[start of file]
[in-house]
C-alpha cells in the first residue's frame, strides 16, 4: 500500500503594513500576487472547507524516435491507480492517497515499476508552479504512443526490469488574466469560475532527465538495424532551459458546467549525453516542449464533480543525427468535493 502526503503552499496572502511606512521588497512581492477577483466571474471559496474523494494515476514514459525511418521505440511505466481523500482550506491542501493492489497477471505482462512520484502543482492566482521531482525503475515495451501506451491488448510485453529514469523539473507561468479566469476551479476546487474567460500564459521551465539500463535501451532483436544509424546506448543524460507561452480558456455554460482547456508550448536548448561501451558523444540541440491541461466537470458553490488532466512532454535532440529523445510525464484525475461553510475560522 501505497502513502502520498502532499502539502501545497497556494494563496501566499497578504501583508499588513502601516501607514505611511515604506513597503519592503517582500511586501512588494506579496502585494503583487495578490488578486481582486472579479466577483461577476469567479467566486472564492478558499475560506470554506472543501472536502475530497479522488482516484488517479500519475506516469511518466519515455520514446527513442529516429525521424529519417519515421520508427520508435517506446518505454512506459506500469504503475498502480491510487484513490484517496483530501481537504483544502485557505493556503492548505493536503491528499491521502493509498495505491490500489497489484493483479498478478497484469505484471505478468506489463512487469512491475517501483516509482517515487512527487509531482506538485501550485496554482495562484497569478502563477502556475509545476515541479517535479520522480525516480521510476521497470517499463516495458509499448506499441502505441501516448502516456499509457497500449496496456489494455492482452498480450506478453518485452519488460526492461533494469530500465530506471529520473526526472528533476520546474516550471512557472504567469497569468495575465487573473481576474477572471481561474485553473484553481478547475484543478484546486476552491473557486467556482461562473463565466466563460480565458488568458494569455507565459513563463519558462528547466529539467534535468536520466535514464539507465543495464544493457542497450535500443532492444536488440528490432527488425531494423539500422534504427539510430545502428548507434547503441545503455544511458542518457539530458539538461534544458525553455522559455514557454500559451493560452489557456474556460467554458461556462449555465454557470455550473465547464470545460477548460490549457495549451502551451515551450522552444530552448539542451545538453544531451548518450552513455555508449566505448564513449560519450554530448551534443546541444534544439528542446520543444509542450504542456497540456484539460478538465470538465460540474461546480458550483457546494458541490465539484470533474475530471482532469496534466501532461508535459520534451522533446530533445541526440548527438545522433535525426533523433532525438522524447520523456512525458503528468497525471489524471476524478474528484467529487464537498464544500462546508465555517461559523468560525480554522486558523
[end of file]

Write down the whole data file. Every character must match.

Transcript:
[in-house]
C-alpha cells in the first residue's frame, strides 16, 4: 500500500503594513500576487472547507524516435491507480492517497515499476508552479504512443526490469488574466469560475532527465538495424532551459458546467549525453516542449464533480543525427468535493 502526503503552499496572502511606512521588497512581492477577483466571474471559496474523494494515476514514459525511418521505440511505466481523500482550506491542501493492489497477471505482462512520484502543482492566482521531482525503475515495451501506451491488448510485453529514469523539473507561468479566469476551479476546487474567460500564459521551465539500463535501451532483436544509424546506448543524460507561452480558456455554460482547456508550448536548448561501451558523444540541440491541461466537470458553490488532466512532454535532440529523445510525464484525475461553510475560522 501505497502513502502520498502532499502539502501545497497556494494563496501566499497578504501583508499588513502601516501607514505611511515604506513597503519592503517582500511586501512588494506579496502585494503583487495578490488578486481582486472579479466577483461577476469567479467566486472564492478558499475560506470554506472543501472536502475530497479522488482516484488517479500519475506516469511518466519515455520514446527513442529516429525521424529519417519515421520508427520508435517506446518505454512506459506500469504503475498502480491510487484513490484517496483530501481537504483544502485557505493556503492548505493536503491528499491521502493509498495505491490500489497489484493483479498478478497484469505484471505478468506489463512487469512491475517501483516509482517515487512527487509531482506538485501550485496554482495562484497569478502563477502556475509545476515541479517535479520522480525516480521510476521497470517499463516495458509499448506499441502505441501516448502516456499509457497500449496496456489494455492482452498480450506478453518485452519488460526492461533494469530500465530506471529520473526526472528533476520546474516550471512557472504567469497569468495575465487573473481576474477572471481561474485553473484553481478547475484543478484546486476552491473557486467556482461562473463565466466563460480565458488568458494569455507565459513563463519558462528547466529539467534535468536520466535514464539507465543495464544493457542497450535500443532492444536488440528490432527488425531494423539500422534504427539510430545502428548507434547503441545503455544511458542518457539530458539538461534544458525553455522559455514557454500559451493560452489557456474556460467554458461556462449555465454557470455550473465547464470545460477548460490549457495549451502551451515551450522552444530552448539542451545538453544531451548518450552513455555508449566505448564513449560519450554530448551534443546541444534544439528542446520543444509542450504542456497540456484539460478538465470538465460540474461546480458550483457546494458541490465539484470533474475530471482532469496534466501532461508535459520534451522533446530533445541526440548527438545522433535525426533523433532525438522524447520523456512525458503528468497525471489524471476524478474528484467529487464537498464544500462546508465555517461559523468560525480554522486558523